Fair trade is an organised social movement which is based on partnership between producers and consumers, with the aim of providing secure and sustainable livelihoods to suppliers, as well as fulfilling their potential. As an alternative approach to free trade which focus on establishing an unrestricted trading relationship, the core goal of fair trade is to aid marginalised producers, promote trading conditions and sustainability (Fairtrade International, 2011). The last decade has witnessed a dramatic growth of fair trade. As this considerable trend has accelerated, there has been a corresponding upswing in the debate over international trading regime, with advocate of fair trade dynamically questioning the integrity of the predominant economic orthodoxy. Although proponents declare that fair trade brings more benefits to suppliers than free trade, it is still debatable whether the benefits claimed by advocates really accrue to the suppliers. The increasing criticism of fair trade in recent years shows that fair trade is not entirely fair. It seems that only free trade without the imposition constraints can bring long-term prosperity. The aim of this essay is to show the weaknesses of fair trade, emphasizing the positive effects of free trade and discussing the extent to which trading regime brings more benefits to suppliers.
Questioning the benefits of fair trade
Proponents claim that the impacts of fair trade in supplier countries are deep and broad. By producing a fixed guaranteed minimum price, the marginalised producers in developing countries are able to cover their average costs of sustainable production. It also provides a fair trade premium which goes into a communal fund for suppliers to finance wider community projects such as roads, schools, hospitals and other social, environmental services (Fairtrade International, 2011). These benefits, however, may not be as great as the fair trade advocators indicate. Convincing arguments can be made that fixing guaranteed price does not insulate suppliers from the volatility of market conditions. It is difficult to guarantee the quantity of products bought by consumers especially when a demand shock pulls the market price to a much lower level than fair trade price. Therefore, the guarantee of supplier’s income becomes impractical. Moreover, goods market is notorious for complicacy. Buyers of Fair trade products appear to find it arduous to keep their commitment due to the frequent fluctuation of prices (Mohan, 2010). The real transfer of fair trade premium to suppliers is also queried by opponents. Albeit fair trade’s advocators try to convey the idea that almost all the fair trade premium is used directly to promote supplier’s condition, the reality shows a different story (Mohan, 2010). According to Sidwell (2008), only 10% of the fair trade premiums are passed to producers. Instead of sharing among the members, a large proportion of fair trade premiums are used to expand the cooperative union, which is anomalous.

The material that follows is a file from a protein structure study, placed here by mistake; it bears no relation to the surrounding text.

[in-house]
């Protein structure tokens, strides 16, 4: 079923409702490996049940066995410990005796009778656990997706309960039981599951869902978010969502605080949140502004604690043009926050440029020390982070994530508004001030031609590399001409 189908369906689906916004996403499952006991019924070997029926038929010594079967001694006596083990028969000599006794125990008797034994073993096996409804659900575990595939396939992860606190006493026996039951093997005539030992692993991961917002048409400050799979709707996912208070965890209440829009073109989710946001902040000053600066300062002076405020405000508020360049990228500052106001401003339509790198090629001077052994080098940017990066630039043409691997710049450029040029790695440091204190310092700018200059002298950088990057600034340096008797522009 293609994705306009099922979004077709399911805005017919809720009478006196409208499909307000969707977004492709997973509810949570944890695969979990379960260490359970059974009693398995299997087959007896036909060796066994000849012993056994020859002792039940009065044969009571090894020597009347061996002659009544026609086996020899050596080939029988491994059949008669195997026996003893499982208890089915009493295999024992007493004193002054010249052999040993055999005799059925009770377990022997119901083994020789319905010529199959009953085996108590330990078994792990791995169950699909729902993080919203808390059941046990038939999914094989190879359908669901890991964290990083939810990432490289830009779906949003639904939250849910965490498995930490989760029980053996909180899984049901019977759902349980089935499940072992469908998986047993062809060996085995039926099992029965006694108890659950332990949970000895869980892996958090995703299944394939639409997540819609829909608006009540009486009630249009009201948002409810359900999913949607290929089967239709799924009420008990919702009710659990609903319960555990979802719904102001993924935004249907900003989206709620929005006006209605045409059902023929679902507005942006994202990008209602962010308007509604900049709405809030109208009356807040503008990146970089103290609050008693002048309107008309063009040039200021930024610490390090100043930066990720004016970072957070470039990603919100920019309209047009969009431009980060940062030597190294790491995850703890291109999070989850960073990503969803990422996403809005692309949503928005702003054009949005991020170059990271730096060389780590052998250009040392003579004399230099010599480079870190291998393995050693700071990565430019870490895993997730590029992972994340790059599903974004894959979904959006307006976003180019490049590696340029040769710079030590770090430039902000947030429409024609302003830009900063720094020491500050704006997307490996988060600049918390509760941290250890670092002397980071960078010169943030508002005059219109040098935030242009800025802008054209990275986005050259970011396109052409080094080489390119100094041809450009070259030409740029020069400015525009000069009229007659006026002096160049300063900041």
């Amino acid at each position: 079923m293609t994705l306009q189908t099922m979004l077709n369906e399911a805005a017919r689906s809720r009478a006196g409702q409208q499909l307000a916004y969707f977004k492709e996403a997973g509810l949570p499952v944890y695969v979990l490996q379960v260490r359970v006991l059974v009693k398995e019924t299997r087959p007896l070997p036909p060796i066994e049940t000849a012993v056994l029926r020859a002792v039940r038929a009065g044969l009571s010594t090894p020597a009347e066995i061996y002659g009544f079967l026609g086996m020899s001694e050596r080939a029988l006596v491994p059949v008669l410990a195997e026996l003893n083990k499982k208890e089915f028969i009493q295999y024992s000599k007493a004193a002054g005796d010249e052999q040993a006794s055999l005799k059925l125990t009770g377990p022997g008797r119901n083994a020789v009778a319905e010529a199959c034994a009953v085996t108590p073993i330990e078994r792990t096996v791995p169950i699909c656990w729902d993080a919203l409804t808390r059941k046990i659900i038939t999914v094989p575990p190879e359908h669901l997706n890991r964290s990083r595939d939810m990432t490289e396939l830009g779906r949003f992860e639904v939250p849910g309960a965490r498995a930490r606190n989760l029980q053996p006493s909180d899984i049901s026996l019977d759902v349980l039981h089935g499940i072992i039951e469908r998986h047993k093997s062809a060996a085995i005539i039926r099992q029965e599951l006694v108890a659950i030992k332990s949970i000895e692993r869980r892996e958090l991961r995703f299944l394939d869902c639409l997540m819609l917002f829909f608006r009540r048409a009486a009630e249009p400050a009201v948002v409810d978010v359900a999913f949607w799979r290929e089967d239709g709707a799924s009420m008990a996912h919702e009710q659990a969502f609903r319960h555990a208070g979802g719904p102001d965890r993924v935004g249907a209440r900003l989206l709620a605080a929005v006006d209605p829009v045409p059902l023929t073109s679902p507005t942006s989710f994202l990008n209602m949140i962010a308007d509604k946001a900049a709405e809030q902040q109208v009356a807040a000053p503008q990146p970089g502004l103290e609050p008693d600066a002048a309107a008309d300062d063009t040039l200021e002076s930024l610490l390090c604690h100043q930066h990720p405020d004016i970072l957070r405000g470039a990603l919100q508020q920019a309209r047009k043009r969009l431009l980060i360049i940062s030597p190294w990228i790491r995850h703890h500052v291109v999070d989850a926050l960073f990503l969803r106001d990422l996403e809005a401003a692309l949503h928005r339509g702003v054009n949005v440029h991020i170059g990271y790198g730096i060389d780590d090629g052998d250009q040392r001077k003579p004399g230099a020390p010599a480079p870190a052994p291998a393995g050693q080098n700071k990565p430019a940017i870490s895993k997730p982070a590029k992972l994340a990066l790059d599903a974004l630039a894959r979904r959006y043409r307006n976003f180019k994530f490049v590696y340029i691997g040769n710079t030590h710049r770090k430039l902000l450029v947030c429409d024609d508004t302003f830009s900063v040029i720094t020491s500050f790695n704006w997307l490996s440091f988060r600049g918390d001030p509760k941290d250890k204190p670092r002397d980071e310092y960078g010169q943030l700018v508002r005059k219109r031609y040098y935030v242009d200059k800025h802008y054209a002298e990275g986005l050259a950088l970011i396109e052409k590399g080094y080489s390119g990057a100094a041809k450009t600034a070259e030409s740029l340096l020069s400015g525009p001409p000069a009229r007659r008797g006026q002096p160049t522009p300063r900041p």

Is fair trade really fair?
It is evidently reasonable for critics to argue that fair trade is exclusive and does not benefit all the suppliers. In order to attain the fair trade membership, producers must meet complex requirements which are explained in a 14-page document made by International Fairtrade Labelling Organisation. Moreover, the certification fee tends to be burdensome especially for producers from the poorest countries. According to Booth and Whetstone (2007), the initial cost of achieving fair-trade certification ranges from £1530 to £2400, depending on its size, with an annual renewal fee of at least £867. The poorest producers from Kenyan with an annual income of about £185 will then be excluded from the fair trade system. The requirements of fair trade have also been challenged by opponents. For instance, fair trade restricts seasonal labour as well as prohibits child labour. This prohibition is argued to...
References: Booth, P. & Whetstone, L., (2007) Half a Cheer for Fair Trade [online]. London: Institute of Economic Affairs. Available at:
(Accessed 11th December 2013)
Daniel, J., (2007) Brewing justice fair trade coffee, sustainability and survival. Berkeley: University of California Press
Fairtrade International, (2011) Impact and research [online]. Available at: (Accessed 8th February 2014)
Mohan, S., (2010) Fair Trade Without the Forth: A Dispassionate Economic Analysis of ‘Fair Trade’ [online]. London: Institute of Economic Affairs. Available at: (Accessed 7th February 2014)
Sidwell, M., (2008) Unfair Trade [online]. Adam Smith Institute. Available at: (Accessed 7th February 2014)
Valiente-Riedl, E., (2012) Is Fairtrade Fair? Basingstoke: Palgrave Macmillan.
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